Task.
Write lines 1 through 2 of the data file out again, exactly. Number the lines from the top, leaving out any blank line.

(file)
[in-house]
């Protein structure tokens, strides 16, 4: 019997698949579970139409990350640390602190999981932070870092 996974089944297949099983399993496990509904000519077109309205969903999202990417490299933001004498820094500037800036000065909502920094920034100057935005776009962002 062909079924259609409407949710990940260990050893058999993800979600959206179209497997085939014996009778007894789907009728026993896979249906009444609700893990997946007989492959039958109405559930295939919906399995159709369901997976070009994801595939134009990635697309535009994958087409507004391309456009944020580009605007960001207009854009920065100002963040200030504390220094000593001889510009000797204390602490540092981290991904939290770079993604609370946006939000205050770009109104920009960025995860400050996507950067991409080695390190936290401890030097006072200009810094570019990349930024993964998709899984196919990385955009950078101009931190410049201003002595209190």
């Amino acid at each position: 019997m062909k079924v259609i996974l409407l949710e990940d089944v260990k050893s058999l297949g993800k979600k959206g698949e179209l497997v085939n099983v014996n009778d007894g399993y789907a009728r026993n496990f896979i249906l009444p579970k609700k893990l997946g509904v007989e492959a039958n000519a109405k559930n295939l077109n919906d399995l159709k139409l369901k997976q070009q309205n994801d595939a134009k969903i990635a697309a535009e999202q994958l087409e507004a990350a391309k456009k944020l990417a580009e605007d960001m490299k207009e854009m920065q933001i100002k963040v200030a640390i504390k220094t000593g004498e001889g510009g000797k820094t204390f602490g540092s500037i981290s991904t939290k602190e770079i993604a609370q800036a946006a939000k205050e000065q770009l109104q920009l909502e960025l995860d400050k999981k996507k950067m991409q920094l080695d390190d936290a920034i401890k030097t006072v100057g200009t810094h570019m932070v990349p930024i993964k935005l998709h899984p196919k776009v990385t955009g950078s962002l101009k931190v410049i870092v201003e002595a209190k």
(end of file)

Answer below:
[in-house]
């Protein structure tokens, strides 16, 4: 019997698949579970139409990350640390602190999981932070870092 996974089944297949099983399993496990509904000519077109309205969903999202990417490299933001004498820094500037800036000065909502920094920034100057935005776009962002 062909079924259609409407949710990940260990050893058999993800979600959206179209497997085939014996009778007894789907009728026993896979249906009444609700893990997946007989492959039958109405559930295939919906399995159709369901997976070009994801595939134009990635697309535009994958087409507004391309456009944020580009605007960001207009854009920065100002963040200030504390220094000593001889510009000797204390602490540092981290991904939290770079993604609370946006939000205050770009109104920009960025995860400050996507950067991409080695390190936290401890030097006072200009810094570019990349930024993964998709899984196919990385955009950078101009931190410049201003002595209190």